14. 14. And if the problem is more than that? <ul><li>Does the child show an understanding of letter/sound relationships? What is his level of phonetic understanding? CVC but not CVCe? </li></ul><ul><li>Does he show phonemic awareness? Is he hearing and identifying sounds? </li></ul><ul><li>Does he recognize all of his letters? </li></ul>
  15. 15. Why isn’t she learning her letters and sounds? <ul><li>Ability? Memory? Processing? Attention? Readiness? </li></ul><ul><li>Ability? Does she seem to have the same level of understanding on general topics as other students her age? </li></ul><ul><li>She knows it today but not tomorrow! Memory? </li></ul>
  16. 16. Letters and Numbers <ul><li>Processing. Doesn’t seem to get symbols of language </li></ul><ul><li>Attention Can she attend to high interest activities? Is she responding to expectations to attend? </li></ul><ul><li>Readiness What is her prior experience? Maturity level compared to peers? </li></ul>
  17. 17. Symbols of language <ul><li>b d p q h j </li></ul><ul><li>c o e s z </li></ul><ul><li>l t i f k </li></ul><ul><li>m n v w x y </li></ul><ul><li>Oh, and each one represents a sound? And if you put some together they might make a different sound? </li></ul><ul><li>How does anyone learn to read?! </li></ul>
  18. 18. It’s math but is it calculation, problem solving, or reading, no, maybe memory?? <ul><li>Math difficulties come in many forms! </li></ul><ul><li>Solving a math problem involves: </li></ul><ul><ul><li>Reading it correctly </li></ul></ul><ul><ul><li>Knowing how to solve it </li></ul></ul><ul><ul><li>Keeping all the information in mind </li></ul></ul><ul><ul><li>Applying the right calculation process </li></ul></ul><ul><ul><li>Calculating it correctly </li></ul></ul>
  19. 19. How much of this is a reading or memory problem? <ul><li>Doing better with read aloud is one clue but… </li></ul><ul><li>Students with working memory difficulties can’t remember what you just read to them </li></ul><ul><li>Some students also have trouble retaining both numbers and language (Did Susie have more or was it Sarah? Susie had 12 but I forget how many that other girl had!) </li></ul><ul><li>If the child can do the calculation after you step him through the process, it’s more of a process problem </li></ul><ul><li>Having the student read aloud a problem to you and discuss it may help answer these questions </li></ul>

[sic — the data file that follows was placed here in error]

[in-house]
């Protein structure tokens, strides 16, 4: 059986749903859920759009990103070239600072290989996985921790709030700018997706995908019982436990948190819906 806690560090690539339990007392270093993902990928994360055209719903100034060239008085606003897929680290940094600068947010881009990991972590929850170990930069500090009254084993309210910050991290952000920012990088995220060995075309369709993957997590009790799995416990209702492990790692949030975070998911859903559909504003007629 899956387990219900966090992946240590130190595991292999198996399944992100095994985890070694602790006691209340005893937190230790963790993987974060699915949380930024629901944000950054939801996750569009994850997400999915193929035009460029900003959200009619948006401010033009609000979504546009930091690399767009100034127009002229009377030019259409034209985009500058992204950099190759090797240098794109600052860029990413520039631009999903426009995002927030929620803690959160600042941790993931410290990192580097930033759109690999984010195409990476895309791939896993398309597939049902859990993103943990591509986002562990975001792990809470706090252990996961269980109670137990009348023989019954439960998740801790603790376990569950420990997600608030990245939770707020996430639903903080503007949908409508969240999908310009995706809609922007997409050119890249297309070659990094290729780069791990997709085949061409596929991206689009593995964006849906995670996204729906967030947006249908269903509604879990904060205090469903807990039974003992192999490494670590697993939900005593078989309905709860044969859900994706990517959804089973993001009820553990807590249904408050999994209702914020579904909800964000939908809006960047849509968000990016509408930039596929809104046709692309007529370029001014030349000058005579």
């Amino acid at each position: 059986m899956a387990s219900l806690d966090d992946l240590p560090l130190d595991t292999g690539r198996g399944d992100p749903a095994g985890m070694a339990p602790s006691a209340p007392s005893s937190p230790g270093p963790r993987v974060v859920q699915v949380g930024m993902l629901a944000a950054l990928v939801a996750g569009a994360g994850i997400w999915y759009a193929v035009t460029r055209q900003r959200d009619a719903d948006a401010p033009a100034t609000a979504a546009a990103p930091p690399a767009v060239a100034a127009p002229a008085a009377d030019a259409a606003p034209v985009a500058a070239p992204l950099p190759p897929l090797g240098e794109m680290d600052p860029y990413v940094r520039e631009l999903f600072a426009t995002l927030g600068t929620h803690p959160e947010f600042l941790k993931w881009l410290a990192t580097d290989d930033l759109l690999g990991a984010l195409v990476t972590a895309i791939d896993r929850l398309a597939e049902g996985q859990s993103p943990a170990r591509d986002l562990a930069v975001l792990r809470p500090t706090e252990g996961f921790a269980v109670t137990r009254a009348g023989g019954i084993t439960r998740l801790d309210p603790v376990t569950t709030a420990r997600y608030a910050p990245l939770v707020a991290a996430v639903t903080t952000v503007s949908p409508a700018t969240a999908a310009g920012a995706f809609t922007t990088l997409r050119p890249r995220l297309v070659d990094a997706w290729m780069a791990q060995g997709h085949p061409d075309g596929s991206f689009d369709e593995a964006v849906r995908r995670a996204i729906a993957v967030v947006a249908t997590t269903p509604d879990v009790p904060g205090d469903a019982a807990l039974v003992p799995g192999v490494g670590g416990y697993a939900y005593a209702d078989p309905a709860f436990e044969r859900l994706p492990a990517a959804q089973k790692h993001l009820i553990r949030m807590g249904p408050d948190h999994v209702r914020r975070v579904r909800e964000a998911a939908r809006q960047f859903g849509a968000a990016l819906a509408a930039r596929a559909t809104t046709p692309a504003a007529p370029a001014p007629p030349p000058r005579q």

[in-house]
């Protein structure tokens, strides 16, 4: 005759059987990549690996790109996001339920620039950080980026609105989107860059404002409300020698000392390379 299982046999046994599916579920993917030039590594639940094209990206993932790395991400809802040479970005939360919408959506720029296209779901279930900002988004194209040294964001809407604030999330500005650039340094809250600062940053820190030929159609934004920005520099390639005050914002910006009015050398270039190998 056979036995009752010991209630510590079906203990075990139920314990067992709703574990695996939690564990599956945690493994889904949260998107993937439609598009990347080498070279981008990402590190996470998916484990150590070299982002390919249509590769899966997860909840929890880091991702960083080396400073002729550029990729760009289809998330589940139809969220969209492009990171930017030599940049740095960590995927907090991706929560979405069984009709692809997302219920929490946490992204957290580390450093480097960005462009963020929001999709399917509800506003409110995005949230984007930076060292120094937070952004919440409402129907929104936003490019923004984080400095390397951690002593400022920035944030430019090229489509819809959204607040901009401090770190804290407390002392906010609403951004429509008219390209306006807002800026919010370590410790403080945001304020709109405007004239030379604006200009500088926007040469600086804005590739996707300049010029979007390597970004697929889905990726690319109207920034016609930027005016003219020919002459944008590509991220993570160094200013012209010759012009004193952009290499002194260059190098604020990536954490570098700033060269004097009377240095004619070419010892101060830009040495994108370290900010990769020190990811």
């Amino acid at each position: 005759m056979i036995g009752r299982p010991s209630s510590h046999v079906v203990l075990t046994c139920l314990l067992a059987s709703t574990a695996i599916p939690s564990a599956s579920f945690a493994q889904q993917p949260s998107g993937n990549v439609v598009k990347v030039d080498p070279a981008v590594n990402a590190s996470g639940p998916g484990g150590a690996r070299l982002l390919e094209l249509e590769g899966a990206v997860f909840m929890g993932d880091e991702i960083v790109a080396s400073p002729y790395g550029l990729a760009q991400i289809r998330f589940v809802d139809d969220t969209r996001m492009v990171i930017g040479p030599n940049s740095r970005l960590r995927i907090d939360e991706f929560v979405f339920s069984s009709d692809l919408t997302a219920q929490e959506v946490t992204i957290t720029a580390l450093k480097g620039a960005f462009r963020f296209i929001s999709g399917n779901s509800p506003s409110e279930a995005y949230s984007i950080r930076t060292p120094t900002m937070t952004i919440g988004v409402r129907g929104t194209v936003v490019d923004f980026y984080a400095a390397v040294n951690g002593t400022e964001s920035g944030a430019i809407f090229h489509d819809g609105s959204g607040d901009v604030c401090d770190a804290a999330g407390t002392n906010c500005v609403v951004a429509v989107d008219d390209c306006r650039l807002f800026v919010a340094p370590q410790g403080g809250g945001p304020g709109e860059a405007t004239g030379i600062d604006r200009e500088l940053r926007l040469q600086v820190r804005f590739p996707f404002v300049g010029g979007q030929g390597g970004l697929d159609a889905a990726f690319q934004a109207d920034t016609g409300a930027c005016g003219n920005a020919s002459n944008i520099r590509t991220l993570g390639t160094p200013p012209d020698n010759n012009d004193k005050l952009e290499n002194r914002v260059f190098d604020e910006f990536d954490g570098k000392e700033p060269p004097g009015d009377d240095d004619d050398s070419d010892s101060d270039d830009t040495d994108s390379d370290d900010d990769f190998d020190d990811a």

20. 20. Math Disabilities are often Working Memory Disabilities <ul><li>Can the student hold 2- 3-step directions in mind long enough to follow them? </li></ul><ul><li>When questioned can he recall both names and numbers in a problem? </li></ul><ul><li>Has the student committed math facts and formulas to memory? If not, the student is using up working memory on facts and there’s not much left for problem solving! </li></ul>
  21. 21. What do you think the problem is here? <ul><li>Mary’s car get 23 mpg. How far can she drive on five gallons? </li></ul><ul><li>OK, that’s 23 x 5, hmmm, that’s 105, I got it! </li></ul><ul><li>Yep, regrouping. She knew what to do, and probably knew that 3 x 5 is 15, but didn’t correctly regroup the 1 to the tens place. </li></ul>
  22. 22. But what about this student? <ul><li>Bob’s car gets 30 mpg. How far can he drive on 5 gallons? </li></ul><ul><li>Hmmm, oh, yeah, 35! </li></ul><ul><li>Oops, he doesn’t understand the problem although he can add pretty well! </li></ul>
  23. 23. What is this 4 th grade child’s problem? <ul><li>Four people each have 30 dollars. How much do they have together? </li></ul><ul><li>OK, 30 + 30 + 30 + 30. That’s …0, 123, 456, 789, 10,11,12. OK, 120. </li></ul><ul><li>Yep, two things: he doesn’t get the relationship between adding and multiplying; and he does not have a fluent use of math facts. </li></ul>
  24. 24. And here? <ul><li>If you buy a ball for 45 cents and a pencil for 28 cents how much change would you get back from $1? </li></ul><ul><li>Susie: 73 cents! </li></ul><ul><li>Joe: 26 cents! </li></ul><ul><li>Rebecca: 17 cents! </li></ul><ul><li>Sam: How much was the pencil? </li></ul><ul><li>Stan: Where can you get a ball for 45 cents? </li></ul>
  25. 25. What do you mean, “LDish”? <ul><li>Impulsive </li></ul><ul><li>mispronounces words in reading either from visual or auditory processing problems </li></ul><ul><li>Can’t keep things in memory or remembers them out of order </li></ul><ul><li>Particular types of spelling/writing errors (not just wen for when but presnet for present) </li></ul>
  26. 26. LDishness <ul><li>Mispronounces, substitutes, omits, loses place in reading </li></ul><ul><li>Does not notice that her written work does not match a model </li></ul><ul><li>Doesn’t notice spacing, frequent erasures </li></ul><ul><li>For example, an upbeat, talkative, 4 th grader who thought she had done this assignment well </li></ul>
  27. 27. Finding the problem… can be a problem. <ul><li>But it drives interventions and </li></ul><ul><li>Allows rebuilding skills from where they were missed </li></ul><ul><li>It’s all a process and we’re all here to help! </li></ul>